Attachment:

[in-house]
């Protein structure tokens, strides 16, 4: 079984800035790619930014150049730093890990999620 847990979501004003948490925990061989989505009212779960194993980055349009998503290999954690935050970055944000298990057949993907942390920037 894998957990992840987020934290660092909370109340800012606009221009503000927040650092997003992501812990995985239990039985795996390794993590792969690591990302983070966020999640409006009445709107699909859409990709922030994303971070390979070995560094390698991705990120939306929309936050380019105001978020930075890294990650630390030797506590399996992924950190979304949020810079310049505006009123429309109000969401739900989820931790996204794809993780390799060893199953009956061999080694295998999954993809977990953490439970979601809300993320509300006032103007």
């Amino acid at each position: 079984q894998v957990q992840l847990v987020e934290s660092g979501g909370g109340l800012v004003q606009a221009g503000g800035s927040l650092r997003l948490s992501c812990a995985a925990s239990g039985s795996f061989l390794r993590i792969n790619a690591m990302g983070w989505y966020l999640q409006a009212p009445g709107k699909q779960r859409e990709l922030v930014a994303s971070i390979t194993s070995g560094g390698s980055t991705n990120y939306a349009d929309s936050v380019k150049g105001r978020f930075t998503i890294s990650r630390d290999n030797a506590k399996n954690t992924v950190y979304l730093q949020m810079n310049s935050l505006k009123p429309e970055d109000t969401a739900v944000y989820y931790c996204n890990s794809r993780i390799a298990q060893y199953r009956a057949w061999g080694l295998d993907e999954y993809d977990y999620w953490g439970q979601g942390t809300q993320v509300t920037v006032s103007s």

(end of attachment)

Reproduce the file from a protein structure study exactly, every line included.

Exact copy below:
[in-house]
């Protein structure tokens, strides 16, 4: 079984800035790619930014150049730093890990999620 847990979501004003948490925990061989989505009212779960194993980055349009998503290999954690935050970055944000298990057949993907942390920037 894998957990992840987020934290660092909370109340800012606009221009503000927040650092997003992501812990995985239990039985795996390794993590792969690591990302983070966020999640409006009445709107699909859409990709922030994303971070390979070995560094390698991705990120939306929309936050380019105001978020930075890294990650630390030797506590399996992924950190979304949020810079310049505006009123429309109000969401739900989820931790996204794809993780390799060893199953009956061999080694295998999954993809977990953490439970979601809300993320509300006032103007």
């Amino acid at each position: 079984q894998v957990q992840l847990v987020e934290s660092g979501g909370g109340l800012v004003q606009a221009g503000g800035s927040l650092r997003l948490s992501c812990a995985a925990s239990g039985s795996f061989l390794r993590i792969n790619a690591m990302g983070w989505y966020l999640q409006a009212p009445g709107k699909q779960r859409e990709l922030v930014a994303s971070i390979t194993s070995g560094g390698s980055t991705n990120y939306a349009d929309s936050v380019k150049g105001r978020f930075t998503i890294s990650r630390d290999n030797a506590k399996n954690t992924v950190y979304l730093q949020m810079n310049s935050l505006k009123p429309e970055d109000t969401a739900v944000y989820y931790c996204n890990s794809r993780i390799a298990q060893y199953r009956a057949w061999g080694l295998d993907e999954y993809d977990y999620w953490g439970q979601g942390t809300q993320v509300t920037v006032s103007s």